I’ve never had the “sex talk” that all people – both parents and children – seem to dread. I’m not a parent and when I was a child I received my technical understanding of reproduction from a health class film, which left a lot to the imagination, and the book Everything You Always Wanted to Know About Sex But Were Afraid to Ask, which filled in a lot of gaps that the health film skipped right over. (The film referred to a menstrual period as “the weeping of a disappointed uterus.” Ick.)
But that’s not the sex talk I mean. This is the sex talk for consenting adults that hardly anyone has but everyone needs to. It’s divided into two sections: The Health Chat and the Pleasure Chat. It’s best to conduct these conversations when everyone is still clothed and not engaged in heavy breathing. I would recommend choosing a time and place not conducive to sex – a park, for example. Both parties need time to consider the discussion before deciding whether to proceed.
The Health Chat
The easier part of the health chat is discussing birth control/safe sex. What method does each partner typically use or prefer? Barrier methods? Hormonal? Does either person have an allergy to latex? These are things it’s better to know beforehand.
So far the health chat has been fairly smooth and non-threatening. Next comes the part that too many people skip because it’s just so uncomfortable to talk about: STDs. Herpes and HIV infections are the most serious, as there is no cure for either, and both carry enormous stigma. But those are the very reasons potential partners must talk about them. They’re not just potential surprises but possibly life-changing ones.
STDs can be a deal-breaker. Talking about them in advance can eliminate the possibility of a revelation at an inopportune moment and give the other person a chance to consider the risks, the seriousness, the forms of protection, do research, or even discuss the subject with a physician.
How do you do this delicate dance? Be forthright, but not panicky. “I know we’re both thinking about having sex, but I need to tell you something. I have a herpes infection.” Explain what you’re doing about it. “I’ve been on anti-virals for over a year and haven’t had an outbreak in that time. I always use condoms, even when I’m not having an outbreak.” Then back off. “I’m sure you’ll want to think about this, maybe learn some more about it, before we decide whether to go further. And that’s okay. If you decide not to, I respect your decision.” There, that takes what? Two minutes? Three? (Working yourself up to having the conversation may take a tad bit longer.) But ethically, it’s something you need to do.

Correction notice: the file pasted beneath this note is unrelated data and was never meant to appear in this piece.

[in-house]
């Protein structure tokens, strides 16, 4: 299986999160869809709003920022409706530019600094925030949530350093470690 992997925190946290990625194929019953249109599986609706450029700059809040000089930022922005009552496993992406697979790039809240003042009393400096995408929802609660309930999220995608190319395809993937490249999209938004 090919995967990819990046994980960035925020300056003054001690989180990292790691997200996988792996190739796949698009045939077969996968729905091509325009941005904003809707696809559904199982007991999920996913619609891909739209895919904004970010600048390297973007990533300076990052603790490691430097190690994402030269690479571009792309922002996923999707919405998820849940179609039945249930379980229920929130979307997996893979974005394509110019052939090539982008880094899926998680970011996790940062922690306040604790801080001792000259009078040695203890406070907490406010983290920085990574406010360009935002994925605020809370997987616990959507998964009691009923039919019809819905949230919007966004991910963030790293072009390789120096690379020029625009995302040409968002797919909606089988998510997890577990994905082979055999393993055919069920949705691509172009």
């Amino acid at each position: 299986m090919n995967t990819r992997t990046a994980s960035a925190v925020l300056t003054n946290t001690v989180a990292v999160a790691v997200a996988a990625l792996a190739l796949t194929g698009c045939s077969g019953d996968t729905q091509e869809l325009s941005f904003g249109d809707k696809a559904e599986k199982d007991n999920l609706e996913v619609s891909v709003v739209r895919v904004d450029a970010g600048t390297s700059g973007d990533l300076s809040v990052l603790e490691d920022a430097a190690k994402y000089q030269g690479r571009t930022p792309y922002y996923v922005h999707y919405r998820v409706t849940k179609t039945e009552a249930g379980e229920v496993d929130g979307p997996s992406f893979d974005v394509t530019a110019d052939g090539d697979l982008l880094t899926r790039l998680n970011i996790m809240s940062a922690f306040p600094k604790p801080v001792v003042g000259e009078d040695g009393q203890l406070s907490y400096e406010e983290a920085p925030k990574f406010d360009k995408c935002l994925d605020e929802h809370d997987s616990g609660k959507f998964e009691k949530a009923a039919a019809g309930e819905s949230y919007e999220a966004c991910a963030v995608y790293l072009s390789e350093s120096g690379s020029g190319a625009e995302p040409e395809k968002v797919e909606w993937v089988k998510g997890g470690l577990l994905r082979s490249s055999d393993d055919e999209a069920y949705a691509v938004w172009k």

It’s also legitimate to ask if your prospective partner habitually practices safe sex. “I didn’t use condoms with my last girlfriend, but she was a very nice woman” is not a good enough answer. That nice person’s last partner might at some point have had sex with a diseased goat. The point is, you just don’t know. The safe option then is for you both to get tested. I once advised a friend who was in this situation of what his hero Ronald Reagan said: “Trust, but verify.”
The Pleasure Chat
It can be best to check out with your partner what activities he or she finds enjoyable. This may seem like a no-brainer, but it can be very important. Again, it’s something you might want to discuss before you’re close to getting it on, to prevent knee-jerk reactions that might spoil an otherwise good time.
If both of you enjoy mainstream, middle-of-the road sex, that’s fine. But one or both of you may also like the more kinky side of things. Better to talk about it than be surprised when someone approaches an unexpected orifice or brings out an unfamiliar sex toy.
One saying in the kink community is that sex should be safe, sane, and consensual. It’s better to discuss the safety and sanity, and get the consent, before proceeding.
Also, discussing these matters beforehand gives you a chance to think seriously about what your boundaries are – what things you absolutely don’t want to do, what you might try once as an experiment, and what you’ve never done but have no objection to. You can also take time to ask yourself whether you are reacting automatically or have actually thought about the questions raised. Your instant instinct might be “Ew,” but on further reflection you might say, “I’ve never thought I’d like that, but if it gives my partner pleasure, maybe I could try it and see.” From these reflections can grow more varied – and more fulfilling – sex lives.
Talking about sex can be scary, or erotic, or sensible, or just plain necessary. One thing’s for sure. If you can’t have a sex talk with someone, you shouldn’t be having sex with that person.
(This is for my friend John and others who informed my thinking on these issues.)